• Membership economy
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  • Membership economy


A membership economy changes everything

12 January 2018

With anything from software to bicycles delivered as a service today, it is easy to forget how different things were just a few years ago.

 

Software was sold in boxes to buyers that companies knew little about – unless they voluntarily signed up for customer support or warranty. Bicycles were rented to people who paid a small fee and went home after that, with little exchanged except for money.

 

That has all changed with the so-called membership economy. Today’s situation means that companies are engaged in long-term relationships with customers. No longer is the transaction one-off, but part of a lasting engagement over years.

 

First, what is this membership economy? According to Robbie Baxtor, who coined the term in her book of the same name, this is a situation where companies have to engage customers as “members” who are connected for the long term.

 

They have to know these customers even better than before, added Baxter, who is the founder of consulting firm Peninsula Strategies. Key to this is a shift from ownership to access, from anonymous transactions to known relationships and from one-way messages to open conversations, including among customers, she explained.

 

Companies that fail to do this are going to be on the losing end, as competitors put the customer in the centre of what they do. Even more important than the product itself or the underlying technology, the customer as a member should set the direction for a company.

 

The key difference today is that technology has enabled the new member economy to an extent that it will become the normal and expected outcome. While understanding a customer’s needs has always been central to companies’ missions, the infrastructure needed to build a relationship is relatively new.

 

Mobility enables them to connect with customers all the time, understanding their routines and preferences. At the same time, artificial intelligence (AI) enables companies to better predict what customers might want – even before they ask for it.

 

One example is Netflix. Rather than simply sell a monthly service with a huge catalogue of videos, it also tries to constantly improve by building on its relationship with a customer. It considers each customer a long-term commitment.

 

Viewing habits are analysed and videos are recommended to viewers depending on what they watch. Before they have to browse through a long list of shows, they are given options that track closely to what they may like.

 

The same with Amazon, when one logs in to shop at the e-retailer. A shopper gets smart recommendations based on what he has browsed or bought in the past, so he doesn’t aimlessly search through millions of items.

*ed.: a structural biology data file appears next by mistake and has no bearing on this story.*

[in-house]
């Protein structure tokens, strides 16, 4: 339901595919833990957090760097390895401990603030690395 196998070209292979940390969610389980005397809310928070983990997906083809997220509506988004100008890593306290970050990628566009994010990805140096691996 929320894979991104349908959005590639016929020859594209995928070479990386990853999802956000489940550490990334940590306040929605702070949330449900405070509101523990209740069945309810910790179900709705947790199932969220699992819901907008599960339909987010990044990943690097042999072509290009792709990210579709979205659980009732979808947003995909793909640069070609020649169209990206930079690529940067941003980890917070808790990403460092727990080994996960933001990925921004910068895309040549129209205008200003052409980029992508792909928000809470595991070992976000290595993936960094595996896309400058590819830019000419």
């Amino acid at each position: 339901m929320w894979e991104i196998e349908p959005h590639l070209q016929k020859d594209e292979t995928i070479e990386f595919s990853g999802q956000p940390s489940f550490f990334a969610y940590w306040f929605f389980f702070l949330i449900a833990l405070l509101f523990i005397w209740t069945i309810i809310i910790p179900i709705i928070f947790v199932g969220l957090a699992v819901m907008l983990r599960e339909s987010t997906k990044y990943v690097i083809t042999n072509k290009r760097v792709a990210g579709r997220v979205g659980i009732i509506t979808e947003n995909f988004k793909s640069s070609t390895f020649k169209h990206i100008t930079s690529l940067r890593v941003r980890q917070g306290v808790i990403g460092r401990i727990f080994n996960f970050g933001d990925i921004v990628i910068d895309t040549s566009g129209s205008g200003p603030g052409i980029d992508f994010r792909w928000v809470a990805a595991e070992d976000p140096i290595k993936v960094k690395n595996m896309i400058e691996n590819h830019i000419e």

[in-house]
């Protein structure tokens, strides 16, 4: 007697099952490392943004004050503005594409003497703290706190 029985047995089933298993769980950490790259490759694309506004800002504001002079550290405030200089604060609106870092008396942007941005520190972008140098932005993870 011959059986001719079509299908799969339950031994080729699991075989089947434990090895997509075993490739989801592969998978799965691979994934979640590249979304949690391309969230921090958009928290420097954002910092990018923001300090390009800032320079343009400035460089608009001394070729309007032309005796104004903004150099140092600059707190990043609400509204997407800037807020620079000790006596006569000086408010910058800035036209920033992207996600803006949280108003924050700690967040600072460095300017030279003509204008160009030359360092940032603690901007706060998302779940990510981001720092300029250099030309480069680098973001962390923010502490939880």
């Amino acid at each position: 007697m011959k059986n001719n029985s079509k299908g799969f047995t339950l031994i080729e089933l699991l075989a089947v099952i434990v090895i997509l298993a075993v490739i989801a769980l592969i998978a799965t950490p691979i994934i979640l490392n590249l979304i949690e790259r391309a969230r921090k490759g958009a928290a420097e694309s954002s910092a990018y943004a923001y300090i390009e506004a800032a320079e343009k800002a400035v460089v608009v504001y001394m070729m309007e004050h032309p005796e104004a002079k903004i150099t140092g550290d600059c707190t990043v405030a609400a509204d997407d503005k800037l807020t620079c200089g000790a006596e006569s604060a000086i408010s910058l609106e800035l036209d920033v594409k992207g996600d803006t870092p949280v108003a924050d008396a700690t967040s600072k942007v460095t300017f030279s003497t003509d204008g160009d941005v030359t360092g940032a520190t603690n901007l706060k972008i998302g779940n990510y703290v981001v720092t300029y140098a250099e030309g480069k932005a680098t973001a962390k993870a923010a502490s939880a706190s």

Indeed, today’s platform companies have all succeeded on this level. Knowing the customer better and designing a friendly interface that runs in real time have given them a march over traditional players. Taxi hailing app Uber is the best example of a company winning in the membership economy.

 

And it is not just digital natives that are doing so. Many companies, such as Adobe, that used to sell boxed software to users, have switched to the subscription model. More than that, they deliver offers to customers based on what they are using.

 

So, the mindset change towards a membership economy applies to companies from different industries. Essentially, the challenge is to turn customers into permanent “members” of their product or service by connecting much better with them, understanding their needs and delivering the solution they desire.

 

To do so, the key is to speak to customers. This could be through regular feedback from various online channels. The feedback has to be collated and analysed, for a coherent strategy to transform into a nimble organisation ready for the membership economy.

 

This involves not just one-way traffic but also member-to-member interaction. For example, customers speaking to one another can spark the growth of a new product or service that a company may not yet have conceived. There is no more valuable feedback than a group of customers coming together to find a new way forward together.

 

In the same way, data analytics will play a big part. As the Uber and Netflix examples show, knowing a customer based on his micro transactions and daily interactions with a product or service can make a huge difference in delivering a service that makes a customer a permanent member of a company’s offerings.

 

For companies seeking to compete in the member economy, it is imperative that they start thinking how they can discover, engage and retain these members. In transforming into a digital business, the challenge is knowing their customers as well as a Uber or Amazon would in their respective fields.

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